* Yesterday, Laura Washington’s column focused on a poll commissioned by the Chicagoland Chamber of Commerce…
Question: “Should your alderman vote to approve the proposed Wal-Mart store on Chicago’s South Side?”
Seventy-three percent of voters polled said yes, 17 percent said no, and 10 percent had “no opinion.”
Question: “Has Chicago’s City Council succeeded or failed to bring job growth and economic development to Chicago?”
Sixty-six percent said “failed.”
Whatever you think about Wal-Mart, it’s tough to argue with the response to that second question.
But here’s a secret to reading any poll. Politicians and operatives pay the most attention to voter intensity. Will a certain issue mean anything come voting time? Responses above 70 percent are given a lot of attention by the players. If not, then they’re not much to worry about.
Here’s the intensity answer to the Wal-Mart question…
Question: “If your alderman voted against building a new Wal-Mart store in Chicago, would you vote to re-elect them to office if an election were held today?”
Thirty-nine percent said, “Re-election.” Thirty-eight percent said, “Not re-elected.”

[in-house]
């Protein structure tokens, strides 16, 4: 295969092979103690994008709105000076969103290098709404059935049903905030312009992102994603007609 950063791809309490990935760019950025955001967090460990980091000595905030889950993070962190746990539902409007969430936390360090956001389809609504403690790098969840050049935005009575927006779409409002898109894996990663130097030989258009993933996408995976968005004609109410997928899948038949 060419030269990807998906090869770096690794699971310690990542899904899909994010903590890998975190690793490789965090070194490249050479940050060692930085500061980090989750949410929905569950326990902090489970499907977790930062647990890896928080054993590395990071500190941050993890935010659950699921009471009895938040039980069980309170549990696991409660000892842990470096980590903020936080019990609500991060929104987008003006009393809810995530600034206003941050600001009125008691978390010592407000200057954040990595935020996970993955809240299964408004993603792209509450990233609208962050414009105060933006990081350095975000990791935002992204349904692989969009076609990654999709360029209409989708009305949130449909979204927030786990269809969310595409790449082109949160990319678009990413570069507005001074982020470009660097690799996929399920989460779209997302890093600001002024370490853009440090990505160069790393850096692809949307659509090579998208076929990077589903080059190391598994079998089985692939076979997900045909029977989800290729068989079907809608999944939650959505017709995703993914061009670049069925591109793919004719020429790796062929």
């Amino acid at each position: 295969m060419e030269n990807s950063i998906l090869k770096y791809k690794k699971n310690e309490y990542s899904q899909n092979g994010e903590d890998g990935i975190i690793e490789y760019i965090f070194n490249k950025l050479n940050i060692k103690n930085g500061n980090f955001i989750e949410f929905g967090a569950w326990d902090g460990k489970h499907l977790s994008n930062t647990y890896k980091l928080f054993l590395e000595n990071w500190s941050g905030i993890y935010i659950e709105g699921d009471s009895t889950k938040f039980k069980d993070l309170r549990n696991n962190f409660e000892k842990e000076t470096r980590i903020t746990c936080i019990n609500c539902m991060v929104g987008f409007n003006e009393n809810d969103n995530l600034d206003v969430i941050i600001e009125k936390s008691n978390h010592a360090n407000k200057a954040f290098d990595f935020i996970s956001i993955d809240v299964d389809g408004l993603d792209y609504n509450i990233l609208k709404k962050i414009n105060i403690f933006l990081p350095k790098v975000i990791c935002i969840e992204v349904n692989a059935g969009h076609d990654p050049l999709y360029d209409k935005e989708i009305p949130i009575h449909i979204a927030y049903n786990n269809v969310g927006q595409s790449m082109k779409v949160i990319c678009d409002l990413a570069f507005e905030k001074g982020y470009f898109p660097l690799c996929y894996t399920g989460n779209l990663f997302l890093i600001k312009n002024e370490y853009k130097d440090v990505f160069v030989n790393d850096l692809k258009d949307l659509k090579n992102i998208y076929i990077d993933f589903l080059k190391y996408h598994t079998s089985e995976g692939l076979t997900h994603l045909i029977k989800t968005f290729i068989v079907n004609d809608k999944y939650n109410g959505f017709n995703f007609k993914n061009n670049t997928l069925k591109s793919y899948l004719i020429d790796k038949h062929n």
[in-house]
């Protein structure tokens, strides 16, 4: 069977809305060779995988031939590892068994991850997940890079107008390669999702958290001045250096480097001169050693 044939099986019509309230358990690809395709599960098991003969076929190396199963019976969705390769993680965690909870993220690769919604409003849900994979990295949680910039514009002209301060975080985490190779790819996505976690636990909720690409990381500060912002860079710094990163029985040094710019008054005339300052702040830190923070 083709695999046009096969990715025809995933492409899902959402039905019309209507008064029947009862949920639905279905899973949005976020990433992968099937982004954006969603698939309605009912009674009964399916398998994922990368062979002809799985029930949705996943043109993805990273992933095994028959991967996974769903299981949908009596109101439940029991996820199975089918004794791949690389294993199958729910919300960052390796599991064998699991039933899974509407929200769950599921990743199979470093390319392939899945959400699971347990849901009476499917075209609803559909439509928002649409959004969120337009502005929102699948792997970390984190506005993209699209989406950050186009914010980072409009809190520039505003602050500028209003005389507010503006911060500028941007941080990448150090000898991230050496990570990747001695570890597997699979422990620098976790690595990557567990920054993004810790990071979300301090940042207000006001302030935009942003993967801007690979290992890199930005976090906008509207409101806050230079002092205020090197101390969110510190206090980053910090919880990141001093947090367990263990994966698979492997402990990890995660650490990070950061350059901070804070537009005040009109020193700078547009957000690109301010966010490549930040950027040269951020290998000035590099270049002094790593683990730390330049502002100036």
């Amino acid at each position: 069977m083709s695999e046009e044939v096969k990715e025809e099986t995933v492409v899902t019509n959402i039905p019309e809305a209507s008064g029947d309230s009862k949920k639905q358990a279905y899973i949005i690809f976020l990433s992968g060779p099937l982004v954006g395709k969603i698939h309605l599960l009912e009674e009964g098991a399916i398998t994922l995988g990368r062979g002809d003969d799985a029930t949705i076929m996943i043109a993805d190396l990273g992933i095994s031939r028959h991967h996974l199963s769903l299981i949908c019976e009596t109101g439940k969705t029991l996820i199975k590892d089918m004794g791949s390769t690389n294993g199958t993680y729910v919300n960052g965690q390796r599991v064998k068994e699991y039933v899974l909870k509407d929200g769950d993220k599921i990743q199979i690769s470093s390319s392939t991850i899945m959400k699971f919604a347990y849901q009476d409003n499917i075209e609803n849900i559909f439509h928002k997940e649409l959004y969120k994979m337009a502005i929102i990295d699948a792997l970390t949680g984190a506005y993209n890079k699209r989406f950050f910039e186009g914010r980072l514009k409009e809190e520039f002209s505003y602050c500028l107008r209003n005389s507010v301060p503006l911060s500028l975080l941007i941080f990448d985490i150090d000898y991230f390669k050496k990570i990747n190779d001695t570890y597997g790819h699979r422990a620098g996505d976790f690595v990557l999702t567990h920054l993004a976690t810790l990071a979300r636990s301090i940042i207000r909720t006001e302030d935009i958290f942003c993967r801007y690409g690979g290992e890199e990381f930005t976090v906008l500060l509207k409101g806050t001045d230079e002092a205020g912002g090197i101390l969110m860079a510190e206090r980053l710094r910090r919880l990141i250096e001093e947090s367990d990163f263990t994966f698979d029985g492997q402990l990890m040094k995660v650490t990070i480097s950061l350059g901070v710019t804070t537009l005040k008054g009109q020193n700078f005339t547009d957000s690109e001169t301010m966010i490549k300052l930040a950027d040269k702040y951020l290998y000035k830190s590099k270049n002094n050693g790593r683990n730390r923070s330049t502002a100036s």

So, voters care about the issue, but not enough to make any sort of difference at the ballot box. At least, not yet. We’d need more responses to other questions to see if the issue might eventually become important enough to make a difference. I don’t have the full poll, so I don’t know if those questions even exist.
* Keep all that in mind when reading stories like this today…
Wal-Mart representatives [last night] tried to increase the pressure on Chicago’s City Council ahead of a committee hearing Wednesday where the prospect of a new South Side store could come up for debate.
A spokesman for the company announced a polling firm made automated calls today to more than 75,000 Chicagoans with a one-question recording that touted the benefits of a new Wal-Mart, including more than 400 jobs and “a wider availability of fresh groceries and other goods.”
The company said the recording also said opponents “say the jobs are not good enough.”
Wal-Mart officials said the results show Chicagoans overwhelmingly favor a second store for Chicago, but it’s unclear whether their latest public relations push will win them converts among aldermen who have so far sided with organized labor groups that oppose the store.
The ward-by-ward results of that quickie survey can be downloaded by clicking here.
…Adding… The Tribune story appears to contain a an error. The automated calls were made to 1.2 million phone numbers – everybody in the white pages - according to Serafin & Associates.
* Wal-Mart Fight Continues on Chicago’s South Side
* Poll shows Chicagoans in favor of 2nd Wal-Mart store